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Iraq Transition

Al-Sadr orders his bloc's ministers to quit government

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NEW: Al-Sadr follows through on threat to pull ministers
Anti-American cleric trying to press for earlier U.S. troop withdrawal
• Al-Sadr: "PM Nuri al-Maliki did not respect the will of the Iraqi people"
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BAGHDAD, Iraq (CNN) -- Anti-American Shiite cleric Muqtada al-Sadr ordered six cabinet ministers from his political bloc to leave Iraq's government on Monday, making good on a threat issued last week after the prime minister rejected a timetable for the withdrawal of U.S.-led troops.

The ministers' withdrawal was confirmed to CNN by Nasser al Rubaie, a spokesman for the bloc.

Al-Sadr's movement controls the ministries of Health, Agriculture, Province Affairs, Transportation, Tourism and Civil Society Organizations. The withdrawal will not affect the bloc's 30 members of parliament, said Saleh al-Ageili, another bloc spokesman.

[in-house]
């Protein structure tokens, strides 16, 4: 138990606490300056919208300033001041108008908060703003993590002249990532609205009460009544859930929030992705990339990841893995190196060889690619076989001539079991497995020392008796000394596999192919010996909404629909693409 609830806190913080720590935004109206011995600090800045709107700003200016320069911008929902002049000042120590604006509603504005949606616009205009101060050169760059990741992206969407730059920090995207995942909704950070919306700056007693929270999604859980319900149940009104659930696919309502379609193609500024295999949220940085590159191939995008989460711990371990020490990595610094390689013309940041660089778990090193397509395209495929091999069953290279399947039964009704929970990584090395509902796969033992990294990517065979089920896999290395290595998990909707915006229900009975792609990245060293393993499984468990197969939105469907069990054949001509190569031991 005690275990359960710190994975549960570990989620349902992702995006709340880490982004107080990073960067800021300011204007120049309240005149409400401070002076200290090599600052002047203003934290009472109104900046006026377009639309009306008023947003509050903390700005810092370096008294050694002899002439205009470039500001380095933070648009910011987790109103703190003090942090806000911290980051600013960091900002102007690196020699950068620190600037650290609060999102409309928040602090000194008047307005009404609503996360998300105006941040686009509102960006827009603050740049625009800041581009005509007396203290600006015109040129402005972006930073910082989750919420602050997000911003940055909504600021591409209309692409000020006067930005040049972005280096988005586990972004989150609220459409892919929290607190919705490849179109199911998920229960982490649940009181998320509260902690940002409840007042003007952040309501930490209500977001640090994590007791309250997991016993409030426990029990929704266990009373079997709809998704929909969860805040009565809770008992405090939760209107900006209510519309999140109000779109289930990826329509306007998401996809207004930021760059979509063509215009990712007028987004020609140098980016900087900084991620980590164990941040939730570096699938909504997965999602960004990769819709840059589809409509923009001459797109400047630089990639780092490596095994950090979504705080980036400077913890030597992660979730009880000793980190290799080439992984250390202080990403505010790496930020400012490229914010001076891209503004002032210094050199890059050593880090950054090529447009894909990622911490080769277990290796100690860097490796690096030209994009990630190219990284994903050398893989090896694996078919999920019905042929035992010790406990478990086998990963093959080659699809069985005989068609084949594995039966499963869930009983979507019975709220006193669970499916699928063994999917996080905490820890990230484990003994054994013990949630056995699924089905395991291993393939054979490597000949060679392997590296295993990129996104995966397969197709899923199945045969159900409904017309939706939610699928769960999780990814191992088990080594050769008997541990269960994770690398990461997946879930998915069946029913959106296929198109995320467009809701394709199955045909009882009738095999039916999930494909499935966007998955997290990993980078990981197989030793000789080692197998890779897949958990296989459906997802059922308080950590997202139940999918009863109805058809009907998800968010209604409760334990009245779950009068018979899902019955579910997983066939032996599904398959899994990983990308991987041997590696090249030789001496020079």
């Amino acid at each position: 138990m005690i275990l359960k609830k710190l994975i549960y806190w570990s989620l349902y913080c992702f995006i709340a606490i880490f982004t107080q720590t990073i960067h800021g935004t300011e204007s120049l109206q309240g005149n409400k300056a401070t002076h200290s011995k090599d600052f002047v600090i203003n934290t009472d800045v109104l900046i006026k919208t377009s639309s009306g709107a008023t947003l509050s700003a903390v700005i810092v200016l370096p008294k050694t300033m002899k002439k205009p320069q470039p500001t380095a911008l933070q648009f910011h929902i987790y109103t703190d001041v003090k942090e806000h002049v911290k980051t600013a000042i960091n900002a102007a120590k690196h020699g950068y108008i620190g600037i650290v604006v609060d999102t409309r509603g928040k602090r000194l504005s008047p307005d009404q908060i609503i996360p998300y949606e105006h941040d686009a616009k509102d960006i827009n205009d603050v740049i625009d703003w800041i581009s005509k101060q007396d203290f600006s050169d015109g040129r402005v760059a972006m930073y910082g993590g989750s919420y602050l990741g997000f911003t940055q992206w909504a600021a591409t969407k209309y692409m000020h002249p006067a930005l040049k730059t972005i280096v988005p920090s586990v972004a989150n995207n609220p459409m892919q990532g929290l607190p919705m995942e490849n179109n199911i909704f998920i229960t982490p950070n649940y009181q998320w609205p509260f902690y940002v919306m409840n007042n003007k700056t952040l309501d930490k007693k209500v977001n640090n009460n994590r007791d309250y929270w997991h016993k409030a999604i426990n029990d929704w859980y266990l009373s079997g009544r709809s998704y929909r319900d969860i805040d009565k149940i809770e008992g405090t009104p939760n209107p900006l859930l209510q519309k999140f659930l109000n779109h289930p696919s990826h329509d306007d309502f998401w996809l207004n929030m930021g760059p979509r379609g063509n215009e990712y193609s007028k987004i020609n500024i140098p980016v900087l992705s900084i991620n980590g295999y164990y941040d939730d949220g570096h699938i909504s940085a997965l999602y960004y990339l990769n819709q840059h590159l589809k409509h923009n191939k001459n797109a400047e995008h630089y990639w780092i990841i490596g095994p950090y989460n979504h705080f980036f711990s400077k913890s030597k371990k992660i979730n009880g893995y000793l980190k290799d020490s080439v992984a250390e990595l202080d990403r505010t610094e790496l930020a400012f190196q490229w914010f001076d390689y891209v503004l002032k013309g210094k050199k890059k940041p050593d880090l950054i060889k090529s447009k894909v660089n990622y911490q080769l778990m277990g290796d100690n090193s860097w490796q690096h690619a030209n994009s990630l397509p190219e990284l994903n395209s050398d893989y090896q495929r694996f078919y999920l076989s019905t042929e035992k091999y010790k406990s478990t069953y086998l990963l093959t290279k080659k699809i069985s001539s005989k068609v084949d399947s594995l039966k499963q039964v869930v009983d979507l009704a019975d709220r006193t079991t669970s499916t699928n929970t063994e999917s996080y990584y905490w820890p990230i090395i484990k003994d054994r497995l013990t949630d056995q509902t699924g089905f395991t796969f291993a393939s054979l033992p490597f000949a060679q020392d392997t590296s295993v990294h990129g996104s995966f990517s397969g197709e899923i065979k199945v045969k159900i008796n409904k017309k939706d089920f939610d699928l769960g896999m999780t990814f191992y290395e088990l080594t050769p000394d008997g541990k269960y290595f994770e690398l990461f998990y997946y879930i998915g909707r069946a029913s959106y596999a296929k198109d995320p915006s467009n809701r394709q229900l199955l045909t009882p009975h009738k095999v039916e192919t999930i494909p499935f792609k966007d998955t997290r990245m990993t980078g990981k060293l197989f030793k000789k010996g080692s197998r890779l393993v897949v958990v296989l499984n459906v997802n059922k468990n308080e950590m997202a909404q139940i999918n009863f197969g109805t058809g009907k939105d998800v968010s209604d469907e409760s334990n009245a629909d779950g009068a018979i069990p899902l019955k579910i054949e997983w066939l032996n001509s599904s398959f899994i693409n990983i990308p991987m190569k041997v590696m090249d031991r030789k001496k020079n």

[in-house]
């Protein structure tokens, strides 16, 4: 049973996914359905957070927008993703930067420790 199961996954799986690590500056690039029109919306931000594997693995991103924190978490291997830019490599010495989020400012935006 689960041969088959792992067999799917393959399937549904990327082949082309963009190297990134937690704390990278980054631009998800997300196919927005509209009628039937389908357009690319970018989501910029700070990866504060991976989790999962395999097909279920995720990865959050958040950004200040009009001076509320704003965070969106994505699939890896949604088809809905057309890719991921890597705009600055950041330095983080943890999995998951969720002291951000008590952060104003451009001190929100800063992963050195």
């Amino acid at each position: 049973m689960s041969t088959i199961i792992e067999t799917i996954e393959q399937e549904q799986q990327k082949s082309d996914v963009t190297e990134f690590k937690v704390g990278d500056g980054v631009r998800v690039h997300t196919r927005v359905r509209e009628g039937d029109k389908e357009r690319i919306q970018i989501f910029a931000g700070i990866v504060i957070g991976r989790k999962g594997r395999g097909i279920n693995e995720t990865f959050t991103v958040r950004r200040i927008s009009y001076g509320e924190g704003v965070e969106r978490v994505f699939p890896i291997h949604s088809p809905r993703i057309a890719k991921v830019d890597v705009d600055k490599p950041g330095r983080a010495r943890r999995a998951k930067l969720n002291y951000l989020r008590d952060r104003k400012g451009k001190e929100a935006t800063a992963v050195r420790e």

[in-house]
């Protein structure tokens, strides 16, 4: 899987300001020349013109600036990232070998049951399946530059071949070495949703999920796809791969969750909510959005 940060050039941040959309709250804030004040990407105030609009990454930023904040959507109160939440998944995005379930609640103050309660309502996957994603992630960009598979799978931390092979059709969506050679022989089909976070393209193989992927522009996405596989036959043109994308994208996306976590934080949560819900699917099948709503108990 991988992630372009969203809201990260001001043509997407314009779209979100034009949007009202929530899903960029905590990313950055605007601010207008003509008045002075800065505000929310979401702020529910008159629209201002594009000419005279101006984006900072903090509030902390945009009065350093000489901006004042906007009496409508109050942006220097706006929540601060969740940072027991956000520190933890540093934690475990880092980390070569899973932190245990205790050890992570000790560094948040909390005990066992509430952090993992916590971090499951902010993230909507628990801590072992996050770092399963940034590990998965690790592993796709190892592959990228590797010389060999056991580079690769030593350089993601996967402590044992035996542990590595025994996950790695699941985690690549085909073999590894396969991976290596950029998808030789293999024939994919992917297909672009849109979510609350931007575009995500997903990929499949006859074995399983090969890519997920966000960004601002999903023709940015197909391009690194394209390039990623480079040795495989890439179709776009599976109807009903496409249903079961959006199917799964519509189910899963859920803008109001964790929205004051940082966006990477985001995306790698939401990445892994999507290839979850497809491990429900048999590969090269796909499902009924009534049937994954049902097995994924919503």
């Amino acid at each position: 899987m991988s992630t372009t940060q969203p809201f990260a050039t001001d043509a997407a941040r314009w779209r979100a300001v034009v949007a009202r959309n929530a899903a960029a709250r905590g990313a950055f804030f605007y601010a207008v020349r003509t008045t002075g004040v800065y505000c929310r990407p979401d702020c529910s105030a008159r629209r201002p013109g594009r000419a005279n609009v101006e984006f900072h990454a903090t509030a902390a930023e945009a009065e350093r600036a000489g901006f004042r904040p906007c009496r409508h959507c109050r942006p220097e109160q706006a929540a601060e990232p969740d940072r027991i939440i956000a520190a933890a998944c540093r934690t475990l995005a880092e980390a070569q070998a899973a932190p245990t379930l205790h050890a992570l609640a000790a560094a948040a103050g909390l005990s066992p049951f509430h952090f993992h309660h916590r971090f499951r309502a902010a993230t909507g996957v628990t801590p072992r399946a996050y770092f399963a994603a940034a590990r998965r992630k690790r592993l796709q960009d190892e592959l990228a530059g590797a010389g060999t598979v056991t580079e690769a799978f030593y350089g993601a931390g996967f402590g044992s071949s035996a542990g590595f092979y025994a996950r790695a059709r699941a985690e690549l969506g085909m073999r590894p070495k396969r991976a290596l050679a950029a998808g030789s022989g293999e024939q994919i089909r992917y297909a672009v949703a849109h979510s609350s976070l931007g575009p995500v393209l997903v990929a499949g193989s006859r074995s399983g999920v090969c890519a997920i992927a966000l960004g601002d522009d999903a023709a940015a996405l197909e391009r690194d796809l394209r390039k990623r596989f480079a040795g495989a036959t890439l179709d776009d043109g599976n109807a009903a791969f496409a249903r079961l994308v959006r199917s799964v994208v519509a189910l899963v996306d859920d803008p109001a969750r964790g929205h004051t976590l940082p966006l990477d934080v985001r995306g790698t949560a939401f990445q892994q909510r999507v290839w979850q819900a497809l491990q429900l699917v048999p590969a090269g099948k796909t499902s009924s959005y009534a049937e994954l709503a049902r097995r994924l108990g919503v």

The move weakens Prime Minister Nuri al-Maliki's government.

Al-Sadr, widely popular in Iraq's Shiite heartland, opposes the U.S. occupation of Iraq and, during the war, his Mehdi Army militia has fought coalition and Iraqi forces. Many opponents of the occupation have demanded a timetable for U.S. troop withdrawal and the issue is being heatedly debated in the United States.

The faction is part of the Shiite-led United Iraqi Alliance, the political bloc that holds sway in Iraq. The al-Sadr movement was instrumental in getting al-Maliki the prime minister's position last year.

The powerful political movement boycotted Iraq's government for two months after Prime Minister Nuri al-Maliki met with President Bush in November.

The movement rejoined the government in January after Iraqi parliament members said they would consider the group's demands, which include a timetable for U.S.-led coalition troop withdrawal and a United Nations mandate assuring that the troop deployment would not be extended.

Speaking last week in Japan, al-Maliki said "achievements and victories" on the ground -- not timetables -- are the proper barometers that will determine the "departure of international forces" from his war-torn country.

Reacting to al-Maliki's comments, al-Sadr's political committee issued a statement Wednesday warning that its cabinet ministers might quit as a result.

"This decision has been taken because Prime Minister Nuri al-Maliki did not respect the will of the Iraqi people who went on protest on April 9th demanding ... occupation forces to withdraw from Iraq," al-Ageili said.

CNN's Carolina Sanchez and Mohammed Tawfeeq contributed to this report.


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